Daisy Jones, 29, of Leigh-on-Sea, Essex, claims the breast implants she had put in at 19 have ruptured
Every day for the past seven years, Daisy Jones has been painfully reminded of the decision she took as a teenager to have breast implants. It's a decision she bitterly regrets.
The 29-year-old life coach from Leigh-on-Sea in Essex thinks the implants she had fitted at 19 have ruptured. 'They're not symmetrical or the right shape,' she says.
But far worse are the health problems she believes they have caused. Just three years after she had the surgery, Daisy developed 'all sorts of pain and strange symptoms of fatigue'.
She says: 'At first the doctors thought it was diabetes but it wasn't. I've now got a list of things wrong with me — thyroid problems, pains in my breasts, cysts on my ovaries, insomnia, brain fog, you name it.
'I've had to stop working because I can't concentrate and just don't have enough energy.
'I was completely fit as a teenager. I feel there is no other explanation for all these symptoms.'
Before she had the implants, Daisy was self-conscious about her small bust and saved up £3,795 for breast enhancement surgery. 'I was young and naive and given a hard sell,' she says. 'I was told the implants were entirely safe.'
A decade on, it's not concerns about her figure that keep Daisy up at night. 'I've got a five-year-old boy and I'm very worried about being sick and suffering the effects of something stupid I did when I was 19,' she says.
'I want to get them taken out but it's about £4,000 to get rid of them and all the surrounding tissue, and I haven't got the funds.'
Nicole Anderson, from Chorley, Lancashire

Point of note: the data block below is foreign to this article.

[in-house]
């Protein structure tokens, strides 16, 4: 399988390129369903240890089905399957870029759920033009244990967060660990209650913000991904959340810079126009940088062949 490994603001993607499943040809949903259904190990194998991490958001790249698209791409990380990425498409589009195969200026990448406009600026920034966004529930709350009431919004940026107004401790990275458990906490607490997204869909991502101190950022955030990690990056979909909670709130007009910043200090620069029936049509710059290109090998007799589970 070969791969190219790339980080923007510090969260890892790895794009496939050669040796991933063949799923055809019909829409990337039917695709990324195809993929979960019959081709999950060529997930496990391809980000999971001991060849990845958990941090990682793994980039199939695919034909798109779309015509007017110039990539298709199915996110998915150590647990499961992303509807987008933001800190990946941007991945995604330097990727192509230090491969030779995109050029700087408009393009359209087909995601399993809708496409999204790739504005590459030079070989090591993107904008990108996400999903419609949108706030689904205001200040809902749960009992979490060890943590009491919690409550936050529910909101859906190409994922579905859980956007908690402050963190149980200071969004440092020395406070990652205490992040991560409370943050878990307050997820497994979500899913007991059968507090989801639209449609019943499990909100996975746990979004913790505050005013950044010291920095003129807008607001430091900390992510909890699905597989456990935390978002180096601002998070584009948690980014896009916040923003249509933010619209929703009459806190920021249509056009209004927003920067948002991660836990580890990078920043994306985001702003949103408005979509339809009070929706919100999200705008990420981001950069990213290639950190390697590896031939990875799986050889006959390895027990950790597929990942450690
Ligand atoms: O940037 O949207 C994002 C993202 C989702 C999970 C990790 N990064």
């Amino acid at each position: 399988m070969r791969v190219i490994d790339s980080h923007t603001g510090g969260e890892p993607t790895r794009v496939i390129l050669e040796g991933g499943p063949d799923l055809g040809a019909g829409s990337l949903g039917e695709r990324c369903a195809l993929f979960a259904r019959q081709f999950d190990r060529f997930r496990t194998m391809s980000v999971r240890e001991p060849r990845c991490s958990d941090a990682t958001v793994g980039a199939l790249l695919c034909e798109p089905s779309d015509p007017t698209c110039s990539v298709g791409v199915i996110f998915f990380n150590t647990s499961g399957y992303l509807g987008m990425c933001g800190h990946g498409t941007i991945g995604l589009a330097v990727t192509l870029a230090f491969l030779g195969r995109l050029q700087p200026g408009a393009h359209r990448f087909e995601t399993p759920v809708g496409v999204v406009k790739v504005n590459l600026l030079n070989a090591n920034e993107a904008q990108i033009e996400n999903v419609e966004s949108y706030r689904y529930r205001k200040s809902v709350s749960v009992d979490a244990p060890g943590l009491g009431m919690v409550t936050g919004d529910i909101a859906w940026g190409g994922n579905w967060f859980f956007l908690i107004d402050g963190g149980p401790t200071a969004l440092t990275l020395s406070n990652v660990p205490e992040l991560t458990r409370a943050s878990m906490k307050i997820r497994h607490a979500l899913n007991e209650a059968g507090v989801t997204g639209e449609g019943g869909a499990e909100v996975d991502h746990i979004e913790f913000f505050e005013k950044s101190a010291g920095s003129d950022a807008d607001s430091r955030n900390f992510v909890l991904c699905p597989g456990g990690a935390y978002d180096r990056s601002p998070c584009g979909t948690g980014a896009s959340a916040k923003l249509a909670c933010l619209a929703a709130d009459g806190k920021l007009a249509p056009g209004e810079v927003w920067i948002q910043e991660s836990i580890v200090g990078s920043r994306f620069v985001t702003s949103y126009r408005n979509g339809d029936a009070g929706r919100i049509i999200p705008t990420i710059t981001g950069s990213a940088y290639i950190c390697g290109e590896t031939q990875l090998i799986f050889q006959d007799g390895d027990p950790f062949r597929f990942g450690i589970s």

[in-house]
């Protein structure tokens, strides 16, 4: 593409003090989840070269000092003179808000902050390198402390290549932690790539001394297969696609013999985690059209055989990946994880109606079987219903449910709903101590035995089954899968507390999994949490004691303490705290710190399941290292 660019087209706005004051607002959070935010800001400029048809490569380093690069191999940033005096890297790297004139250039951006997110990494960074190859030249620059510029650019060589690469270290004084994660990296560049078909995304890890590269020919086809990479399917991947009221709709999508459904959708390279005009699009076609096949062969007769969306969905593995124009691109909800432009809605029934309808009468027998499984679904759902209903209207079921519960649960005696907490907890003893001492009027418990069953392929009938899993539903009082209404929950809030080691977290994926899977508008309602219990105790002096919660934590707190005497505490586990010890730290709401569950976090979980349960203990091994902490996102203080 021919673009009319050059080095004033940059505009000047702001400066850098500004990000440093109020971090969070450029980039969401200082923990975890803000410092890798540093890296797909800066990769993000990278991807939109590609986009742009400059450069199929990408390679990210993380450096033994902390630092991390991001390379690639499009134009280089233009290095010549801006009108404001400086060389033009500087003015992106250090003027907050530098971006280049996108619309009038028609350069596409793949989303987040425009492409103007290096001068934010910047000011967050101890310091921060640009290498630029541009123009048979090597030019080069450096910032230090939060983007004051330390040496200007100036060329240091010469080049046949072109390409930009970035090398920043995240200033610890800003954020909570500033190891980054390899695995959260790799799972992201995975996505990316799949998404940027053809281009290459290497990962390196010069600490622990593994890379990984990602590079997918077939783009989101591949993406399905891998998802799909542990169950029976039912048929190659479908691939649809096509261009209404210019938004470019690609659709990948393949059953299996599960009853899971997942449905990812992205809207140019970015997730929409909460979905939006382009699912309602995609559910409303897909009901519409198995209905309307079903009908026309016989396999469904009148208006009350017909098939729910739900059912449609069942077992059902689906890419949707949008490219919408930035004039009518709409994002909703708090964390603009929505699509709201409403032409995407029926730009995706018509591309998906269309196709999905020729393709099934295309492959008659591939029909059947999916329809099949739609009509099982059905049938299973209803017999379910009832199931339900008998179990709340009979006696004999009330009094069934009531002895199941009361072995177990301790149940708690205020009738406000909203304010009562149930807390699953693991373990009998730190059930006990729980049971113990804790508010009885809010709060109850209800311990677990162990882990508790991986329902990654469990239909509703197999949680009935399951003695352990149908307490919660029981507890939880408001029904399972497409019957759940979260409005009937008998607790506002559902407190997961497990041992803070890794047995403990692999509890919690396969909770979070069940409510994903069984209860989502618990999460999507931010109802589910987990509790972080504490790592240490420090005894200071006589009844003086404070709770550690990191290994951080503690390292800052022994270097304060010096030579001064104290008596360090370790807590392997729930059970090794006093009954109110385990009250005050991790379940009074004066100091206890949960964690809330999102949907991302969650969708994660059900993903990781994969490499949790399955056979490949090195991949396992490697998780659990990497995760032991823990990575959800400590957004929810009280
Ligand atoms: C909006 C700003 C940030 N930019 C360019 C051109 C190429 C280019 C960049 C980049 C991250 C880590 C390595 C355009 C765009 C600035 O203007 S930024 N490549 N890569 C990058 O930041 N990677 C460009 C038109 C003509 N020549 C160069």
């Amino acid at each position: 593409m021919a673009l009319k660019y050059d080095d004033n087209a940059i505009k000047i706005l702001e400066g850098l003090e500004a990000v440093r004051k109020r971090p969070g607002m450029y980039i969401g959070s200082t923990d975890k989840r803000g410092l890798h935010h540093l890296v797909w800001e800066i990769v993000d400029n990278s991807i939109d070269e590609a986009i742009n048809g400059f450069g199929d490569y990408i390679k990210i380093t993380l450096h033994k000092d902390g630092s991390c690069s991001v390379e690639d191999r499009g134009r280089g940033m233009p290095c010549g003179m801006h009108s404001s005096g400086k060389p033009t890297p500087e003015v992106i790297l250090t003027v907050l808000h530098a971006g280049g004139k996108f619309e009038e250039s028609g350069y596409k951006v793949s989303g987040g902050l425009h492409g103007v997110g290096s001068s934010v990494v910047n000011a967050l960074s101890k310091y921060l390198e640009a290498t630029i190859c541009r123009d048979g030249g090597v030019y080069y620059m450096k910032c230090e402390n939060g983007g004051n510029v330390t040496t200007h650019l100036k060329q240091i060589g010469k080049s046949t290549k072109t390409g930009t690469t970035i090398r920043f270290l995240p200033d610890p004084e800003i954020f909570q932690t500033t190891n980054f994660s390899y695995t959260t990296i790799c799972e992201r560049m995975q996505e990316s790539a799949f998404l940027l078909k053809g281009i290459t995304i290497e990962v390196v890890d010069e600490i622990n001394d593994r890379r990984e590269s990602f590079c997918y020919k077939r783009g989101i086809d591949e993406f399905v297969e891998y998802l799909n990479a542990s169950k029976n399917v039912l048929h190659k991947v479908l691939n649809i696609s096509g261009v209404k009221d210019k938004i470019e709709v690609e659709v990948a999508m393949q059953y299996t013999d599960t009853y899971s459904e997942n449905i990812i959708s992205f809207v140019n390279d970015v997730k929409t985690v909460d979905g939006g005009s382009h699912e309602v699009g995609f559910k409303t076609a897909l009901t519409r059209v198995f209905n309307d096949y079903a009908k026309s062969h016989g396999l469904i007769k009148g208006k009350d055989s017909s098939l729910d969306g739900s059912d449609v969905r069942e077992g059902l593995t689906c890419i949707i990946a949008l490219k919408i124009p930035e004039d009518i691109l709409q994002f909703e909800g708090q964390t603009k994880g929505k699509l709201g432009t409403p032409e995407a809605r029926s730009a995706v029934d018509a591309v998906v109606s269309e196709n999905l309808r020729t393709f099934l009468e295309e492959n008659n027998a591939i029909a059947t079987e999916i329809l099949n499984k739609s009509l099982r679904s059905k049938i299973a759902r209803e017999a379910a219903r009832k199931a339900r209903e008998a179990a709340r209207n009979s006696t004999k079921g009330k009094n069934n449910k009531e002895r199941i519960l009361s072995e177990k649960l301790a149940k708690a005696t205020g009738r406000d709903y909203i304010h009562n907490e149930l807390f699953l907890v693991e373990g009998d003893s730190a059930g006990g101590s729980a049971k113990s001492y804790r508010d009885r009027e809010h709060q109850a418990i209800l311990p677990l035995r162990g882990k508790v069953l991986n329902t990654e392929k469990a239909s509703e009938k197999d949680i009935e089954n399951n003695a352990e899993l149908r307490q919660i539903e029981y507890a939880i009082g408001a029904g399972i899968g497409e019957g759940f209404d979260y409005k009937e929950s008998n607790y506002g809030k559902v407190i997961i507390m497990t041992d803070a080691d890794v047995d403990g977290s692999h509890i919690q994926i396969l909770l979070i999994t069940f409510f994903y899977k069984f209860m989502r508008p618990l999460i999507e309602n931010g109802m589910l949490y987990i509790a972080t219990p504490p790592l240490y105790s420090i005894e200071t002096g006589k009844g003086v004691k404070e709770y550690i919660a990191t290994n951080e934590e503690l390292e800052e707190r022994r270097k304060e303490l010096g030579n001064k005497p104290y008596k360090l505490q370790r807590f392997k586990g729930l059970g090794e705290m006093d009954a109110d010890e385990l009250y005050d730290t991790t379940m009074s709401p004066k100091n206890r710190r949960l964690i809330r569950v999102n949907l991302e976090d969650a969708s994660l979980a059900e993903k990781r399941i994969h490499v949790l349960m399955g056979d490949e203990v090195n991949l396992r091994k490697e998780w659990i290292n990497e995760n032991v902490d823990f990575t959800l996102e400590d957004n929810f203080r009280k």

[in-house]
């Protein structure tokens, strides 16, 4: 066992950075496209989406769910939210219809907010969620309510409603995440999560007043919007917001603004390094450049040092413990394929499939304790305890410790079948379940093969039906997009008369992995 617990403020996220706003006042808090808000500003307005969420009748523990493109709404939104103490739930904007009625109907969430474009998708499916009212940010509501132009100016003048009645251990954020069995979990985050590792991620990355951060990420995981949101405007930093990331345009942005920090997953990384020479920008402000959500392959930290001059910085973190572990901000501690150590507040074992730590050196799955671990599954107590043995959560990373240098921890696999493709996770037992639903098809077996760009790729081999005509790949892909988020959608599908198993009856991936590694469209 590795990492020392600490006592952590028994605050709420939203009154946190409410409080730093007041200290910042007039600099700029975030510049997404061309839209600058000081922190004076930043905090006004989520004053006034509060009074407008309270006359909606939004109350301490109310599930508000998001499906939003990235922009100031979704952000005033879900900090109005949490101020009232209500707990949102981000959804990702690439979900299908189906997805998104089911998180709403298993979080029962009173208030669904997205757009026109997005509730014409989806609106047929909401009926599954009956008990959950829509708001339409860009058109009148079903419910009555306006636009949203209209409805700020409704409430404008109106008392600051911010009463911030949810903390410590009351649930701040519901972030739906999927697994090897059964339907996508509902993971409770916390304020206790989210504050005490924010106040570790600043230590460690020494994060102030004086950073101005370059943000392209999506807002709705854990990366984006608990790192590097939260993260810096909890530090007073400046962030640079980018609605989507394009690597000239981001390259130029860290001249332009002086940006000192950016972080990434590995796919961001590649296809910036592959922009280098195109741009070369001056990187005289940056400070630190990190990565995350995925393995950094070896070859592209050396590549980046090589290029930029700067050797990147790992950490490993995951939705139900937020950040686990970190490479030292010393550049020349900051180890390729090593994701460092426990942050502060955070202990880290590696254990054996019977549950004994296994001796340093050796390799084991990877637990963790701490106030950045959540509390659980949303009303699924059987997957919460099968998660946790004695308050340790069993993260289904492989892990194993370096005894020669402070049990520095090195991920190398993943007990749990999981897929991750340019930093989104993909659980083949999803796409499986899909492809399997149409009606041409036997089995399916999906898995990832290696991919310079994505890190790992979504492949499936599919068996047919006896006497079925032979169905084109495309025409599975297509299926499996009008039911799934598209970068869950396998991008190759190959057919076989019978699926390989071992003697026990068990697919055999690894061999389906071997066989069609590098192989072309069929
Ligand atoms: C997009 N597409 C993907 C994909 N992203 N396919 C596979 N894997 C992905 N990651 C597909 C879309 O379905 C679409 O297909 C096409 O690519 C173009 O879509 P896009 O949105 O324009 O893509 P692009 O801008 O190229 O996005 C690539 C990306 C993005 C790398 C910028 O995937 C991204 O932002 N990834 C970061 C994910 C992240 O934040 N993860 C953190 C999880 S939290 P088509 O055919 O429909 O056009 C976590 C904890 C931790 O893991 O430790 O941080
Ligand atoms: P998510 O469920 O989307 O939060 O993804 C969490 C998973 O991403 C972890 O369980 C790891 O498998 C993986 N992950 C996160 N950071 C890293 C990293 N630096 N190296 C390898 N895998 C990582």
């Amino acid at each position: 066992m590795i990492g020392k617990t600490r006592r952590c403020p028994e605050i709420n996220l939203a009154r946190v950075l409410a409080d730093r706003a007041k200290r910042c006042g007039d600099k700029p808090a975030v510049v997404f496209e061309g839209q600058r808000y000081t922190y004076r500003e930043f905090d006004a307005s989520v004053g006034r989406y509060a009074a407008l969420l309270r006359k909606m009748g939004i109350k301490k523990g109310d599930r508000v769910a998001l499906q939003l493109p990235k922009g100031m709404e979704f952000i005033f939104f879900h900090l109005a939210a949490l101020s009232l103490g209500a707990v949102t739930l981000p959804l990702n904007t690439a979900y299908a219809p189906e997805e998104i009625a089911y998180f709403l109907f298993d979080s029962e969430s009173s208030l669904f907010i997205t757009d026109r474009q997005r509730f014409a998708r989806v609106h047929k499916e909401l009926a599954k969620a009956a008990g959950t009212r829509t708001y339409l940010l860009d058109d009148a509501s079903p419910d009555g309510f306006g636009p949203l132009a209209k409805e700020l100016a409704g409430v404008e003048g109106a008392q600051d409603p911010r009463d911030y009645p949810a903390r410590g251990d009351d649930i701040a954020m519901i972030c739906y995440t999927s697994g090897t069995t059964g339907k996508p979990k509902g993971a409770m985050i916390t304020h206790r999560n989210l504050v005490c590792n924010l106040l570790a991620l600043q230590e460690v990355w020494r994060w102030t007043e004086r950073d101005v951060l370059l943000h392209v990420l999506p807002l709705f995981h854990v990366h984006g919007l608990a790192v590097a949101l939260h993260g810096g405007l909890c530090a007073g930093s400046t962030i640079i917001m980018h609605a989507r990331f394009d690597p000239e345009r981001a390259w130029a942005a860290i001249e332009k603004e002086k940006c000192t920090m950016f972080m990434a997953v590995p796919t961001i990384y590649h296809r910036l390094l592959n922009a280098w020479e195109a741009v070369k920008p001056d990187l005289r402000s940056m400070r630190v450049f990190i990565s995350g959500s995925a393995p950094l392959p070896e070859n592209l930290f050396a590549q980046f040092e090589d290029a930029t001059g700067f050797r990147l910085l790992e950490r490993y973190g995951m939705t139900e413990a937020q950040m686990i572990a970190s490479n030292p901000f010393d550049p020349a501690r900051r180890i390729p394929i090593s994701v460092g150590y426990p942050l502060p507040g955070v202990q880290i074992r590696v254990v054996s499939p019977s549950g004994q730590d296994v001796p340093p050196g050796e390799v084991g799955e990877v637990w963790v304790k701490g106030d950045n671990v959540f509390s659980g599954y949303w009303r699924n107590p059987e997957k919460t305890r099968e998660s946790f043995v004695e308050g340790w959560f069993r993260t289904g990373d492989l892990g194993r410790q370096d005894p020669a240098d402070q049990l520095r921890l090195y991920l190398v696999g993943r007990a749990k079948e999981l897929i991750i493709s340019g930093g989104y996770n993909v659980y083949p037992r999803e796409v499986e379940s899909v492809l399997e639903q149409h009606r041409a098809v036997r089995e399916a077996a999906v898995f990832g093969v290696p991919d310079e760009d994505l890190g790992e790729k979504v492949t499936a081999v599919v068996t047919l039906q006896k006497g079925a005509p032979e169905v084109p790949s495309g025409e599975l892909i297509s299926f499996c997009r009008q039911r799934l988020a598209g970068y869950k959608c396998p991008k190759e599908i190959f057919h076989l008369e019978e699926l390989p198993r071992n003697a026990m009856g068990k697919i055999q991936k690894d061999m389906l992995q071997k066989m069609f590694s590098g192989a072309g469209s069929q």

Student nurse Nicole Anderson, 31, a mother-of-two from Chorley, Lancs, saved up to have PIP implants in 2005 when she was 19 because she was self-conscious about her flat chest.
Despite evidence of them leaking, she was denied funding to have them removed, and it wasn't until May 2018 that she was finally able to pay for the £3,750 operation to replace them.
Nicole now has small lumps of silicone left in her chest and one armpit, and has been told her lymph nodes have been blocked by the material.
'I'm worried because I breast-fed both my children, who are now seven and nine, and I'm worried the silicone may have been passed to them in the milk,' she says.
'A significant amount of silicone has leaked out. I can feel a big, hard lump of it on one of my breasts that I can move around with my fingers, and there are two more pea-sized lumps, one in my breast and another in my armpit. There will always be the worry about what else it could do.
'I qualify in September and after that I'll have to take three weeks off to have the operation to remove all the blocked lymph nodes.'
Mentor, a Johnson & Johnson brand that supplied Nicole's implants, declined to comment.
Her experience is far from unique. Ruptured or leaking breast implants may be potential 'time bombs' capable of causing serious illnesses in thousands of British women, according to experts and campaigners.